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Tuesday, May 2, 2017
The Democrats and Dystopian Debt
Jon N. Hall
Enjoy the next five months while you can, because America will soon be entering a "brave new world" in which our fiscal chickens will be coming home to roost. On Oct. 1, 2017 we begin fiscal 2018, and it'll mark the 10-year anniversary of former Speaker Nancy Pelosi's first budget, which saw a deficit of -$458B, the record at the time. A year later, on Oct. 1, 2018, we hit the 10-year anniversary of Madam Pelosi's first trillion-dollar deficit: -$1.4T. Not one to rest on her laurels, Pelosi went on to produce additional trillion-dollar deficits.
Why are these 10-year anniversaries significant? It's because most of the federal debt is in the form of Treasury Notes, i.e. T-notes, whose longest terms are ten years. Which means the insane debt of the last decade will soon be coming due. Look at the nearby screengrab of the chart on page 25 (pdf-28) of the latest "Schedules of Federal Debt" put out by the GAO in Nov. 2016, it shows that fully $8.6T of the $13.6T in marketable publicly-held debt was in Treasury Notes. Also notice that Treasury Bonds, which have twenty and thirty year terms, comprise less than 13.4 percent of marketable public debt.
Over the next decade, the feds will need to roll over, i.e. resell, U.S. debt on a scale that we've never seen. The proverbial pig will start making its way through the proverbial python. But the pig is rather elephantine, so open wide, because you're the python.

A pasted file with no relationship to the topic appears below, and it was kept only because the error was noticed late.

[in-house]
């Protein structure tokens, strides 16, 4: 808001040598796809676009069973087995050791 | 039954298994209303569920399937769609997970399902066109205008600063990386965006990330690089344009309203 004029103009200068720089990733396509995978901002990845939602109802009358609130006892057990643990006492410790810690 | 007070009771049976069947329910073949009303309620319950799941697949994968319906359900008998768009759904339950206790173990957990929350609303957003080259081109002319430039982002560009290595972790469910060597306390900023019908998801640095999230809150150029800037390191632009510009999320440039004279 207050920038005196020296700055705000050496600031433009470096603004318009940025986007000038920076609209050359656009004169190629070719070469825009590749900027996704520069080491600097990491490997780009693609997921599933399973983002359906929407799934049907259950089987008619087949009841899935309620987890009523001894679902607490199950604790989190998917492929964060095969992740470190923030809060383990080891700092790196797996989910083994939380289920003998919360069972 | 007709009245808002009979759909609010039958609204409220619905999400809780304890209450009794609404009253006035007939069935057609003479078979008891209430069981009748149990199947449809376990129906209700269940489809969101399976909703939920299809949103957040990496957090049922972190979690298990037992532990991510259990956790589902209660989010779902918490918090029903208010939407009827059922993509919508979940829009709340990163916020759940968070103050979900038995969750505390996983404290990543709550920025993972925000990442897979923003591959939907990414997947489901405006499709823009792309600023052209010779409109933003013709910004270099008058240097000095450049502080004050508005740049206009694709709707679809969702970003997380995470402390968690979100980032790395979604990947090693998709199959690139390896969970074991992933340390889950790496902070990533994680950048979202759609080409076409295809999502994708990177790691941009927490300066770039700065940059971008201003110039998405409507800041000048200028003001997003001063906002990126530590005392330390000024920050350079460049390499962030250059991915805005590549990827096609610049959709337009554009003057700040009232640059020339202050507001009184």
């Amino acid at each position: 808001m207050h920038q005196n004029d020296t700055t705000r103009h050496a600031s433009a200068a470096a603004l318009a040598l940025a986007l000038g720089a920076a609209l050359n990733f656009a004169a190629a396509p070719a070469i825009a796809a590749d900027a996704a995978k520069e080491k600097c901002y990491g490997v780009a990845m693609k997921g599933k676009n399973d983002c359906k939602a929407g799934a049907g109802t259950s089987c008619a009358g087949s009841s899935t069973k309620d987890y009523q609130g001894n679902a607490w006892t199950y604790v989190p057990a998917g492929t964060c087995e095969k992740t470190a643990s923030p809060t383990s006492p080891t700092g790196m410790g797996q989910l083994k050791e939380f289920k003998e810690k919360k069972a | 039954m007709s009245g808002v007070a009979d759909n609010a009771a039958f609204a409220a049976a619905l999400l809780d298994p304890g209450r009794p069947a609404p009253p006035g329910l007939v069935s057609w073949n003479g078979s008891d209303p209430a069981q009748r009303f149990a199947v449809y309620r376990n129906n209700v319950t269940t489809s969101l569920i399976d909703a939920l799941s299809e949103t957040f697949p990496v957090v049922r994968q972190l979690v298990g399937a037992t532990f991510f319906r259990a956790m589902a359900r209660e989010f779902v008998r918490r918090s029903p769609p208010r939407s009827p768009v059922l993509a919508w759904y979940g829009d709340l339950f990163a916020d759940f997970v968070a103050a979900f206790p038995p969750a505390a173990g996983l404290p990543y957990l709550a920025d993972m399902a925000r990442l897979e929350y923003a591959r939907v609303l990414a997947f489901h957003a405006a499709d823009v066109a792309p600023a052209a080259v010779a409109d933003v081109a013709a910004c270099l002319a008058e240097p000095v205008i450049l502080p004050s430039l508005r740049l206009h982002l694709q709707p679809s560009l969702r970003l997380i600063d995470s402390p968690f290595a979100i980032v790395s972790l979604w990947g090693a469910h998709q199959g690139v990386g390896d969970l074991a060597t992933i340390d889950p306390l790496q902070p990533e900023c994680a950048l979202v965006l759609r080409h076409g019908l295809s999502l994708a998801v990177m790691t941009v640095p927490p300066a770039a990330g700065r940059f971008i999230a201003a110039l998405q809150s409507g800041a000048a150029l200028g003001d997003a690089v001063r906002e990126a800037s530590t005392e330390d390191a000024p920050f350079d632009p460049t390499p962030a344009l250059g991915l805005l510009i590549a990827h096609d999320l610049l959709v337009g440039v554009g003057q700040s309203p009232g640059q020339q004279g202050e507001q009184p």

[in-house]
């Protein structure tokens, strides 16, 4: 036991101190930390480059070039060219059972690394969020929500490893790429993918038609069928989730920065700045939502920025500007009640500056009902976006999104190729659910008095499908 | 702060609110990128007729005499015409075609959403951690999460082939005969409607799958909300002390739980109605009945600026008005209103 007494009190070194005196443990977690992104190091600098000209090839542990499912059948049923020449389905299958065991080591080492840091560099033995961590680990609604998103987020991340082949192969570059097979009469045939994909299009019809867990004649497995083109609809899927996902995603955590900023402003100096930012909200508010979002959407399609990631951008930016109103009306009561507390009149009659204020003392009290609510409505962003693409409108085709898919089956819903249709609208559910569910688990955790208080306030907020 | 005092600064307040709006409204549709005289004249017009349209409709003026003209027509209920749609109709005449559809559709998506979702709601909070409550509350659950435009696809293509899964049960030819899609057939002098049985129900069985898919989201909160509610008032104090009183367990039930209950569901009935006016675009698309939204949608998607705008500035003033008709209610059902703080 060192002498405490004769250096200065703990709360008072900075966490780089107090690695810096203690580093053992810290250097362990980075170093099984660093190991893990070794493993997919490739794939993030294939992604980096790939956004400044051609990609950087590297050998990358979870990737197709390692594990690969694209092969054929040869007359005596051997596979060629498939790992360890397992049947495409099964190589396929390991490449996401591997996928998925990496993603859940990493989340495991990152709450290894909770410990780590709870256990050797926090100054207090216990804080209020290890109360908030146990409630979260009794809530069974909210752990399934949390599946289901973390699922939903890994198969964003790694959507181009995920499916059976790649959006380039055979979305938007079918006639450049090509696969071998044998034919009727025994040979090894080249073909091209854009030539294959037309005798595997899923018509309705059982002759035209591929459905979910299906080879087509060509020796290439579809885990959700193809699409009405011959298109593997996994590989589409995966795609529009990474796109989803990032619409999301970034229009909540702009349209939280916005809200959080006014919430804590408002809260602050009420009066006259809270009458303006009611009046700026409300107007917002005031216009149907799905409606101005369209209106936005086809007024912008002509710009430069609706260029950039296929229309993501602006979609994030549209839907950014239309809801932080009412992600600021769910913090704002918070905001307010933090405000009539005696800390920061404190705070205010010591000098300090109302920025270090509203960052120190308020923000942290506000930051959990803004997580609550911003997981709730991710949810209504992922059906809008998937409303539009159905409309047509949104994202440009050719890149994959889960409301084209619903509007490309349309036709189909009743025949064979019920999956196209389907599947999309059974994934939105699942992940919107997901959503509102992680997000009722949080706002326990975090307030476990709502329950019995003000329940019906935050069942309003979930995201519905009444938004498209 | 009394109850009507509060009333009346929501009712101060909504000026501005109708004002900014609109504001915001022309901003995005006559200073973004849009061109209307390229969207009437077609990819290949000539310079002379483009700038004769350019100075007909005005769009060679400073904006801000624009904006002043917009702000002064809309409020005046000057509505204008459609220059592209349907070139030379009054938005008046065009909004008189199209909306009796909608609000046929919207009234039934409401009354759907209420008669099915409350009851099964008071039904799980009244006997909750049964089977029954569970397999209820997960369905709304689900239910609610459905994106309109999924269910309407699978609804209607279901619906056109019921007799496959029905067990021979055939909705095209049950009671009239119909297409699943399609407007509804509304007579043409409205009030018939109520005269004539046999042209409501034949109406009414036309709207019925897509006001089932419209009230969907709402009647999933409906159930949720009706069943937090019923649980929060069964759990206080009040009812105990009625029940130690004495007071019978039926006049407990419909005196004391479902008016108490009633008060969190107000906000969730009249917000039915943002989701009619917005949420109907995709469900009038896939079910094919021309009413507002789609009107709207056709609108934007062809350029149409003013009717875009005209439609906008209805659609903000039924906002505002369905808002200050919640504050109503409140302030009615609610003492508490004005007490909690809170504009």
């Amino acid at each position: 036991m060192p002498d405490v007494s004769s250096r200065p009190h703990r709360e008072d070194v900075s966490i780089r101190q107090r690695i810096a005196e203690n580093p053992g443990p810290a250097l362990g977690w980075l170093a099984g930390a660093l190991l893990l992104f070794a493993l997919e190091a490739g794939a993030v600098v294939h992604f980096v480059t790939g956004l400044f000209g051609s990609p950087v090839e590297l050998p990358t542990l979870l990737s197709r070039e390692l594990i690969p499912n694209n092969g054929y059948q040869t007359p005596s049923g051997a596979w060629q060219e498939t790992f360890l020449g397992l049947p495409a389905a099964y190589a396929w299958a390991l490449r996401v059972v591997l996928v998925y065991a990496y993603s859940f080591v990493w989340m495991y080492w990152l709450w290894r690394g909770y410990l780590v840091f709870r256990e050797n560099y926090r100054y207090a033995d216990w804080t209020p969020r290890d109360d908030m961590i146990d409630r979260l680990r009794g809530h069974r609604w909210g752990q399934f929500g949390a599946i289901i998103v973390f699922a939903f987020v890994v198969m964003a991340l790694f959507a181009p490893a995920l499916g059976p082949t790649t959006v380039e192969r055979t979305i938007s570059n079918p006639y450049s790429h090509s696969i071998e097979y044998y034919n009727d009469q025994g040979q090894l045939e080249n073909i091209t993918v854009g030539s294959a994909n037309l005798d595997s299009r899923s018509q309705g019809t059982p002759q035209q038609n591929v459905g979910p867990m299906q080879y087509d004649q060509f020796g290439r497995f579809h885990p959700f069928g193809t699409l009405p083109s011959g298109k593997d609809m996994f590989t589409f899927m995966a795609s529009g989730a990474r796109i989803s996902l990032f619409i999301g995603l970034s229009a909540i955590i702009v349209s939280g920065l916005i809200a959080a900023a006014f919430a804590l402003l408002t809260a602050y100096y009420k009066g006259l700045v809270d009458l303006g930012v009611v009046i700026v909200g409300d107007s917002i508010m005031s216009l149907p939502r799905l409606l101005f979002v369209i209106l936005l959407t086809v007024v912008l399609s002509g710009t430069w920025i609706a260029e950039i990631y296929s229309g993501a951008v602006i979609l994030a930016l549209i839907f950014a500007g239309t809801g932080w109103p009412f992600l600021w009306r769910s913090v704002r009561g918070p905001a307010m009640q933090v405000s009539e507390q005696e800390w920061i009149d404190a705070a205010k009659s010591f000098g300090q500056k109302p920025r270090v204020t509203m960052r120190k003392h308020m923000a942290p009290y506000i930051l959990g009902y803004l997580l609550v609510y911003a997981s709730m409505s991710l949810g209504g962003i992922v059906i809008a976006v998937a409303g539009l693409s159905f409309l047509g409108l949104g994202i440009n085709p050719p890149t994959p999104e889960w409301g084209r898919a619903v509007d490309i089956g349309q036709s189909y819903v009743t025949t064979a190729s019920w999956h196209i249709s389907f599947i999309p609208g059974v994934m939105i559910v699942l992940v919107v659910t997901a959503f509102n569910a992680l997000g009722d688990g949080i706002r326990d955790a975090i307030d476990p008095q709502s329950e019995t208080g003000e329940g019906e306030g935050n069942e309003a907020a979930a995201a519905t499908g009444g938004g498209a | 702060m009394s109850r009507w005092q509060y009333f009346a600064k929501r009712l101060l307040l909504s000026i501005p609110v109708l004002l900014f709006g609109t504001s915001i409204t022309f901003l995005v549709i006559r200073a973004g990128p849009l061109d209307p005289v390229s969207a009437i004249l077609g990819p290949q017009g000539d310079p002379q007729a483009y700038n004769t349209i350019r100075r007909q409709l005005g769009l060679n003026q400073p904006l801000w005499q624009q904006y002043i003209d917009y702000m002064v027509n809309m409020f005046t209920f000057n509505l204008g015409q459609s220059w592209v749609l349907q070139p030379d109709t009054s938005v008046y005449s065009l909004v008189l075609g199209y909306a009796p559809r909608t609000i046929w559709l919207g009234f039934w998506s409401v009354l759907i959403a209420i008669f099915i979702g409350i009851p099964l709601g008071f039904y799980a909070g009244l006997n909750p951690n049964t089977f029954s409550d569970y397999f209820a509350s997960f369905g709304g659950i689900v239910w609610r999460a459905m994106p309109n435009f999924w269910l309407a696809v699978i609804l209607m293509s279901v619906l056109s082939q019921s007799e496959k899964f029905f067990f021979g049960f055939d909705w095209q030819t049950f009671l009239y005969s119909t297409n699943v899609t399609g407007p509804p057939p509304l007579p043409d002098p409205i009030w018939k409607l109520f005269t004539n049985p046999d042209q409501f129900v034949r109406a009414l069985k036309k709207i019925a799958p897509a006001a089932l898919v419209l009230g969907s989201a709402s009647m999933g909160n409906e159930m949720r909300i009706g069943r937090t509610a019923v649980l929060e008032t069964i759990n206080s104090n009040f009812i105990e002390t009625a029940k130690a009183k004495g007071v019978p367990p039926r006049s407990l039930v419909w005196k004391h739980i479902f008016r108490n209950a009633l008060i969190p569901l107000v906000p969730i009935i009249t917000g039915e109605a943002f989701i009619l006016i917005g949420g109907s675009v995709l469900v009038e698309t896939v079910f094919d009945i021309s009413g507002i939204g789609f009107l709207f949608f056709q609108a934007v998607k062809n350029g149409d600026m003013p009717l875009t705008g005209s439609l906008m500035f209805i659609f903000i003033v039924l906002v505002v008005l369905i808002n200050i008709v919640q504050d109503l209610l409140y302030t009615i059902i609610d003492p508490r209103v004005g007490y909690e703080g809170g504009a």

Adding to this we have the periodic spectacle of the "debt ceiling." Some ceiling that is, as Congress always busts right through it to ascend to ever-higher debt. (They should rename it the "debt speedbump.") Democrats have made not raising the debt ceiling into some unthinkable betrayal, a shirking of one's duty as a public servant. It's as though not going further into debt is treasonous. Our looming debt repayment dilemma would be bad enough if the budget were balanced, but Congress is still running a huge deficit. In the debt ceiling brouhaha of 2011 there was even talk of minting a "trillion-dollar coin." (Heck, why not just mint a quadrillion-dollar coin and be done with the debt ceiling for a while?)
Some say "deficits don't matter." We own the world's reserve currency, after all, which allows us more latitude than EU nations, like Greece. And we can create money "out of thin air"; the Fed did that for years with Quantitative Easing. But we've had a stagnant economy despite throwing trillions of dollars at it in deficit spending and QE. We may have done little but postpone the unpleasant.
First, the Federal Reserve is expected to continue phasing out its policy of keeping interest rates extraordinarily low, meaning rates should normalize over the next few years.
Second, interest rates have been constrained by the weak recovery that followed the Great Recession. If the economy eventually returns to its more typical 3.0 to 3.5 percent growth rate, demand for business, auto, and home loans should go up, thus raising interest rates.
Finally, and most importantly, the soaring national debt will eventually push interest rates significantly higher, because added demand raises prices. With the national debt in the process of rising $20 trillion over 20 years, all of Washington's new borrowing represents a historic increase in the demand for savings, resulting in higher interest rates for the government (as well as for families and businesses).